How not to demarcate cognitive science and folk psychology: A response to Pickering and Chater [Book Review]
David Bourget (Western Ontario)
David Chalmers (ANU, NYU)
Rafael De Clercq
Jack Alan Reynolds
Learn more about PhilPapers
Minds and Machines 5 (3):339-355 (1995)
Pickering and Chater (P&C) maintain that folk psychology and cognitive science should neither compete nor cooperate. Each is an independent enterprise, with a distinct subject matter and characteristic modes of explanation. P&C''s case depends upon their characterizations of cognitive science and folk psychology. We question the basis for their characterizations, challenge both the coherence and the individual adequacy of their contrasts between the two, and show that they waver in their views about the scope of each. We conclude that P&C do not so muchdiscover ascreate the gap they find between folk psychology and cognitive science. It is an artifact of their implausible and unmotivated attempt to demarcate the two areas, and of the excessively narrow accounts they give of each
|Keywords||Cognitive Science Folk Psychology Science Chater, N Pickering, M|
|Categories||categorize this paper)|
Setup an account with your affiliations in order to access resources via your University's proxy server
Configure custom proxy (use this if your affiliation does not provide a proxy)
|Through your library|
References found in this work BETA
No references found.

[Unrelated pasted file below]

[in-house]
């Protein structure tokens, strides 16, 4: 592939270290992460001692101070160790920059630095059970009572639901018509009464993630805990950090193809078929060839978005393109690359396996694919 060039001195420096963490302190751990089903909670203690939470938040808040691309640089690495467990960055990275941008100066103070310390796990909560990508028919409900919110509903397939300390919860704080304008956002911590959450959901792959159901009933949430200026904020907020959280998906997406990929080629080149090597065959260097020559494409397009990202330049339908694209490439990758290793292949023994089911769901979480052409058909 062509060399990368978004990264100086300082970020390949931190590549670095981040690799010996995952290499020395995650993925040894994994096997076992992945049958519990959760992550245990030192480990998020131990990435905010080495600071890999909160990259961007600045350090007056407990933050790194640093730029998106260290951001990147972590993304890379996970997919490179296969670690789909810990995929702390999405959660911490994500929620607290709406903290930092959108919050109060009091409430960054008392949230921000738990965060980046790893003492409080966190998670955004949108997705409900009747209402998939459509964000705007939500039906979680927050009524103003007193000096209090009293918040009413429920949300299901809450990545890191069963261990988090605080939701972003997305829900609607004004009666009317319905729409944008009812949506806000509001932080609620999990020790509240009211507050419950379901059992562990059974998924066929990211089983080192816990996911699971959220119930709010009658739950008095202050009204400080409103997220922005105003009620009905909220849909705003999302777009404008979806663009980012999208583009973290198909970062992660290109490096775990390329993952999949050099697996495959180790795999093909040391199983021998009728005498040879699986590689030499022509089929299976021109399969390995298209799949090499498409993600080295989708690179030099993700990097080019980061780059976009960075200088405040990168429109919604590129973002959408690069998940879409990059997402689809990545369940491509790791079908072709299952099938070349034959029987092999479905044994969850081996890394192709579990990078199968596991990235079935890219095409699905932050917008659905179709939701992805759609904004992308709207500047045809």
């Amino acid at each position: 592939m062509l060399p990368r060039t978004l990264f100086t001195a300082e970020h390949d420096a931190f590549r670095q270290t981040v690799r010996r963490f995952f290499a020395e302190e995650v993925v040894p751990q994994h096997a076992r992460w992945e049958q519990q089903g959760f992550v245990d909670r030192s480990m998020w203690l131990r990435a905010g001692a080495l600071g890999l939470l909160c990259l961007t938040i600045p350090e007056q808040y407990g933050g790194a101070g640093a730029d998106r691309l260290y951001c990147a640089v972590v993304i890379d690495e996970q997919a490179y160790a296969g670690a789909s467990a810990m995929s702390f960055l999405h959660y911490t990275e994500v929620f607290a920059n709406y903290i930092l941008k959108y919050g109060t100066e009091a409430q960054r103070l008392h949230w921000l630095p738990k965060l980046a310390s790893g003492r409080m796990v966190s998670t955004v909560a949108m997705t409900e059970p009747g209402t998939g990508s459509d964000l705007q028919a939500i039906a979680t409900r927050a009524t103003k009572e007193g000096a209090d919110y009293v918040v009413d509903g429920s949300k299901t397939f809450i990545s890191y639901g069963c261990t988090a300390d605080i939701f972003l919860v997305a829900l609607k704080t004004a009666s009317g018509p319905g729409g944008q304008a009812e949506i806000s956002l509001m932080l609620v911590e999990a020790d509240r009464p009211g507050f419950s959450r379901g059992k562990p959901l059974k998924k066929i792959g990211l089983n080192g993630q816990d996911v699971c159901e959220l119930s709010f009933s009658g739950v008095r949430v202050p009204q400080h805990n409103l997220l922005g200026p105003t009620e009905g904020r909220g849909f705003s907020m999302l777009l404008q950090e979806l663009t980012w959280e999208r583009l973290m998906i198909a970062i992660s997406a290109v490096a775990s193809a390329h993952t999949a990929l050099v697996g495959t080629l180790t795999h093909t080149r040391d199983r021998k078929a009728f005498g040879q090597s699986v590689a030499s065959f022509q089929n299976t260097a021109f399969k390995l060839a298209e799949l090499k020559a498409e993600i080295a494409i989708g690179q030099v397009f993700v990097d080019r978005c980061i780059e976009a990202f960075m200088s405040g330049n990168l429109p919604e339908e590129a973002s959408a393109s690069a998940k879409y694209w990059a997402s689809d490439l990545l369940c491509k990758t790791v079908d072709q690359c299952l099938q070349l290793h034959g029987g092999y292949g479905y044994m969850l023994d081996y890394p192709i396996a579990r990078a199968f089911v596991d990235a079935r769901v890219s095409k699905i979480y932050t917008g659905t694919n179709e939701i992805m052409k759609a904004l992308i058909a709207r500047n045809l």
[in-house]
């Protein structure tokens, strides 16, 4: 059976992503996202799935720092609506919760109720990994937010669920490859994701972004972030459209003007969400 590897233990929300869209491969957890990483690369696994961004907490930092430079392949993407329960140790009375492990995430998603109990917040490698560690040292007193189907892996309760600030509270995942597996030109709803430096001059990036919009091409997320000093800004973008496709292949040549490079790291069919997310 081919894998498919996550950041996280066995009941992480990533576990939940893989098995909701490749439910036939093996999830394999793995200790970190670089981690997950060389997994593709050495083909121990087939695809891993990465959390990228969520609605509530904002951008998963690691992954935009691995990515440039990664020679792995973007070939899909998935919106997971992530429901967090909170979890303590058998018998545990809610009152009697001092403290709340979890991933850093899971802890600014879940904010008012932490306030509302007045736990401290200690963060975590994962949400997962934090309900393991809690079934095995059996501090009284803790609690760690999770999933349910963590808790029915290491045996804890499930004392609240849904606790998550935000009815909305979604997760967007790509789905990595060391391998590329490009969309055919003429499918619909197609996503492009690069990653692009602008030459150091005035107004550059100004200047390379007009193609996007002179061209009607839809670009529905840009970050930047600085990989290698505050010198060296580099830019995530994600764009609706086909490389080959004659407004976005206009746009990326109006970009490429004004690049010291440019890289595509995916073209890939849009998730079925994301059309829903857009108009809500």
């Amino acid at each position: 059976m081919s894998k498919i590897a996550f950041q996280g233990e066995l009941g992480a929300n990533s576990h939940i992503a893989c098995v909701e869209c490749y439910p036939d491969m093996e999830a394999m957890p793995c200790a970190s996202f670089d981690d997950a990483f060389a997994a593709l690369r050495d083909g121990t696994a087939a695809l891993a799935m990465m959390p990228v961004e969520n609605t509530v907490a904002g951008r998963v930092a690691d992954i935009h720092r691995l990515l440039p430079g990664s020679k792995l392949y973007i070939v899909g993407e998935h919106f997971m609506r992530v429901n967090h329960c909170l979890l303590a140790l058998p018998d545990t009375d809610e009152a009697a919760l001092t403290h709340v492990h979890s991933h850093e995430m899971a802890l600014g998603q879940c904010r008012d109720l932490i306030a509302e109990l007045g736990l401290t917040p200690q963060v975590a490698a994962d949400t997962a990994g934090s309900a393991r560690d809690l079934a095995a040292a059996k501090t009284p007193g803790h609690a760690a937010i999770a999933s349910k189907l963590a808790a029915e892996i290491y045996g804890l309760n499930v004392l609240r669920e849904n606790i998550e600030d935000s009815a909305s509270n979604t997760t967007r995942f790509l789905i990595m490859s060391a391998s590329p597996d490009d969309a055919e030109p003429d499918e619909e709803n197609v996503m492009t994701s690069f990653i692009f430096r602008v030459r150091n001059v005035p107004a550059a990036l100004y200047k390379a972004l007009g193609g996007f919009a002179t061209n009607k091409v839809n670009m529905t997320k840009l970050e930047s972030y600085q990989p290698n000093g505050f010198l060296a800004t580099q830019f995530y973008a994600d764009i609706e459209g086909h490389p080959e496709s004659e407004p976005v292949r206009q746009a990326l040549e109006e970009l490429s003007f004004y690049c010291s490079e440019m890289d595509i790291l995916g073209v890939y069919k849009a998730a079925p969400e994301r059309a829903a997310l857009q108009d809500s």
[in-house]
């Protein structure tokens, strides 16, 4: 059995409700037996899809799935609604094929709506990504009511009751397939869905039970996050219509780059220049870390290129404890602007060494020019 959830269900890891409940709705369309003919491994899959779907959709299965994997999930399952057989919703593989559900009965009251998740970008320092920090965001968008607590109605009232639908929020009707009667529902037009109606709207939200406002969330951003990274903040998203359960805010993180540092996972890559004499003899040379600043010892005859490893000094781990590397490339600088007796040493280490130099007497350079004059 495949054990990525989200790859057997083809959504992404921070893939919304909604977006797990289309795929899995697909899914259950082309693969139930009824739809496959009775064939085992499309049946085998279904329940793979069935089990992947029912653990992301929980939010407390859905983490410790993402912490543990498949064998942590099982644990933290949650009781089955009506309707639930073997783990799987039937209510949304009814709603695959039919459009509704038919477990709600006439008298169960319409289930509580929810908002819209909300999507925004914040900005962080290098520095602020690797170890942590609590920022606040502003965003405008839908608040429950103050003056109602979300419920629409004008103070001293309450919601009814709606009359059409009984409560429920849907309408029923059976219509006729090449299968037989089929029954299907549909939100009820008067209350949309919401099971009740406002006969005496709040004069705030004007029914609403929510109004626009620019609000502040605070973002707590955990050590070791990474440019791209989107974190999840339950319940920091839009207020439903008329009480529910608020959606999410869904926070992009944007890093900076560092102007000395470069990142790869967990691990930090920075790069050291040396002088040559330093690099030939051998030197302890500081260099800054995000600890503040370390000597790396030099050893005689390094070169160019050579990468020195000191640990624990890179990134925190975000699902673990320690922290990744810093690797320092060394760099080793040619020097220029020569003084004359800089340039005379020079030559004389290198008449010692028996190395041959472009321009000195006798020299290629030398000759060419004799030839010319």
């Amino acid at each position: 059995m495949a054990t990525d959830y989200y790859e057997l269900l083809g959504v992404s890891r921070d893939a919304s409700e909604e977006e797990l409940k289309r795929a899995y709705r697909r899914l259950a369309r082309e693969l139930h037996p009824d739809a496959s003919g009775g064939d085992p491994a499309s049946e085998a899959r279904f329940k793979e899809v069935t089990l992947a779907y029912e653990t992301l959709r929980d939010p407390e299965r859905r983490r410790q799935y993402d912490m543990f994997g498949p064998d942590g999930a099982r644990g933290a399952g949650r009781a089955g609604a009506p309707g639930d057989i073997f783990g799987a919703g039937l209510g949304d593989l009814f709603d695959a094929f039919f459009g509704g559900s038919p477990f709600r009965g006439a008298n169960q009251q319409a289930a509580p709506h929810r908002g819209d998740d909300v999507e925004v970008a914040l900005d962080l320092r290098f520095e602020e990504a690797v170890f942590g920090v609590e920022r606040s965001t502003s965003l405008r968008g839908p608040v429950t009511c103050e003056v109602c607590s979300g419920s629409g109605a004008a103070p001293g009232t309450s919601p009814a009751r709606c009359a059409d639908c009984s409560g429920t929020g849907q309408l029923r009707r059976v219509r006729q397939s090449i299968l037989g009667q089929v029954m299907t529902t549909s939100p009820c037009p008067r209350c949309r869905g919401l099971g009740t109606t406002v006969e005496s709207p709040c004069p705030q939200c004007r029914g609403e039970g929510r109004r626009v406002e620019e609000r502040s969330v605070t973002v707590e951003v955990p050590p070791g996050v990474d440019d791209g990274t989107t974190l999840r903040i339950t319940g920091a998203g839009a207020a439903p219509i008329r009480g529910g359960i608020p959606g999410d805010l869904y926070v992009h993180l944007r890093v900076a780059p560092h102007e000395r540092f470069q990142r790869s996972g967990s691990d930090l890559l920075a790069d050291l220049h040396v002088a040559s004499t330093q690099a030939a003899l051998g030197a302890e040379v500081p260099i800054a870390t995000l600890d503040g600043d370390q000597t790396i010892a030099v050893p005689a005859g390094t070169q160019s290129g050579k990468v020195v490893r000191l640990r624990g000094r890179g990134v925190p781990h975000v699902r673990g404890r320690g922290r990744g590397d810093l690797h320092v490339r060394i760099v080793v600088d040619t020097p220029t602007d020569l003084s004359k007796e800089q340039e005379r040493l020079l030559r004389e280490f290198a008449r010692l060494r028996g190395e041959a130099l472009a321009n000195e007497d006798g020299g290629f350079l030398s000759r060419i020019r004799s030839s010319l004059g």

Citations of this work BETA
No citations found.
Similar books and articles
Alvin Goldman (1993). Consciousness, Folk Psychology, and Cognitive Science. Consciousness and Cognition 2 (4):364-382.
A. Goldman (1993). The Psychology of Folk Psychology. Behavioral and Brain Sciences 16 (1):15-28.
Ian Ravenscroft, Folk Psychology as a Theory. Stanford Encyclopedia of Philosophy.
Andy Clark (1987). From Folk Psychology to Naive Psychology. Cognitive Science 11 (2):139-54.
Shaun Nichols & Stephen P. Stich (1994). Folk Psychology. Encyclopedia of Cognitive Science:235--255.
Peter Godfrey-Smith (2005). Folk Psychology as a Model. Philosophers' Imprint 5 (6):1-16.
Nick Chater & Martin Pickering (1997). Two Projects for Understanding the Mind: A Response to Morris and Richardson. [REVIEW] Minds and Machines 7 (4):553-569.
Frances Egan (1995). Folk Psychology and Cognitive Architecture. Philosophy of Science 62 (2):179-96.
Martin J. Pickering & Nick Chater (1995). Why Cognitive Science is Not Formalized Folk Psychology. Minds and Machines 5 (3):309-337.
Added to index2009-01-28
Total downloads15 ( #126,527 of 1,692,428 )
Recent downloads (6 months)4 ( #59,665 of 1,692,428 )
How can I increase my downloads?